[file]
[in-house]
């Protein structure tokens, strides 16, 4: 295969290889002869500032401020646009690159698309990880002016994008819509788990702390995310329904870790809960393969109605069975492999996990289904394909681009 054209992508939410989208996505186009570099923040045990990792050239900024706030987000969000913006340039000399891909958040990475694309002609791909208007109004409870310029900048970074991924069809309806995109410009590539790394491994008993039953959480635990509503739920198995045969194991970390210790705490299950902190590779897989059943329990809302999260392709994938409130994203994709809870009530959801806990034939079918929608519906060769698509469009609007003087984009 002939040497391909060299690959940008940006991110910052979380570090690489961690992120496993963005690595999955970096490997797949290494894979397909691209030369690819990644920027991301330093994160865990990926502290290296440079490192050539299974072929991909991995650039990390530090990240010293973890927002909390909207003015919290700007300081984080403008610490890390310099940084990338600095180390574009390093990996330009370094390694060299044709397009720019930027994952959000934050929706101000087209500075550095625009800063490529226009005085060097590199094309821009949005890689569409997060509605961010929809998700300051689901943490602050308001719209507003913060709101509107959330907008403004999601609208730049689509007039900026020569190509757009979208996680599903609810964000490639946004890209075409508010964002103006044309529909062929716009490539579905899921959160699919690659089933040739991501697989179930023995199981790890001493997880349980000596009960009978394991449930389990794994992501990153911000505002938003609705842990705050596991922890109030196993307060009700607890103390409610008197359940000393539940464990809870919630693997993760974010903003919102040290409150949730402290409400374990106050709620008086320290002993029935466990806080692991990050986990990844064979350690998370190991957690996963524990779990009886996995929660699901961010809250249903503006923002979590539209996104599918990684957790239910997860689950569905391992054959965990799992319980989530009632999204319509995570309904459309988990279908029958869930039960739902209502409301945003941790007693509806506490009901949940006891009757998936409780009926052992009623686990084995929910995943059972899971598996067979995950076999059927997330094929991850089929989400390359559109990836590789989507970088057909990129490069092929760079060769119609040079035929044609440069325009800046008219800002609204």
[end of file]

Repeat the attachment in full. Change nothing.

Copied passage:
[in-house]
């Protein structure tokens, strides 16, 4: 295969290889002869500032401020646009690159698309990880002016994008819509788990702390995310329904870790809960393969109605069975492999996990289904394909681009 054209992508939410989208996505186009570099923040045990990792050239900024706030987000969000913006340039000399891909958040990475694309002609791909208007109004409870310029900048970074991924069809309806995109410009590539790394491994008993039953959480635990509503739920198995045969194991970390210790705490299950902190590779897989059943329990809302999260392709994938409130994203994709809870009530959801806990034939079918929608519906060769698509469009609007003087984009 002939040497391909060299690959940008940006991110910052979380570090690489961690992120496993963005690595999955970096490997797949290494894979397909691209030369690819990644920027991301330093994160865990990926502290290296440079490192050539299974072929991909991995650039990390530090990240010293973890927002909390909207003015919290700007300081984080403008610490890390310099940084990338600095180390574009390093990996330009370094390694060299044709397009720019930027994952959000934050929706101000087209500075550095625009800063490529226009005085060097590199094309821009949005890689569409997060509605961010929809998700300051689901943490602050308001719209507003913060709101509107959330907008403004999601609208730049689509007039900026020569190509757009979208996680599903609810964000490639946004890209075409508010964002103006044309529909062929716009490539579905899921959160699919690659089933040739991501697989179930023995199981790890001493997880349980000596009960009978394991449930389990794994992501990153911000505002938003609705842990705050596991922890109030196993307060009700607890103390409610008197359940000393539940464990809870919630693997993760974010903003919102040290409150949730402290409400374990106050709620008086320290002993029935466990806080692991990050986990990844064979350690998370190991957690996963524990779990009886996995929660699901961010809250249903503006923002979590539209996104599918990684957790239910997860689950569905391992054959965990799992319980989530009632999204319509995570309904459309988990279908029958869930039960739902209502409301945003941790007693509806506490009901949940006891009757998936409780009926052992009623686990084995929910995943059972899971598996067979995950076999059927997330094929991850089929989400390359559109990836590789989507970088057909990129490069092929760079060769119609040079035929044609440069325009800046008219800002609204």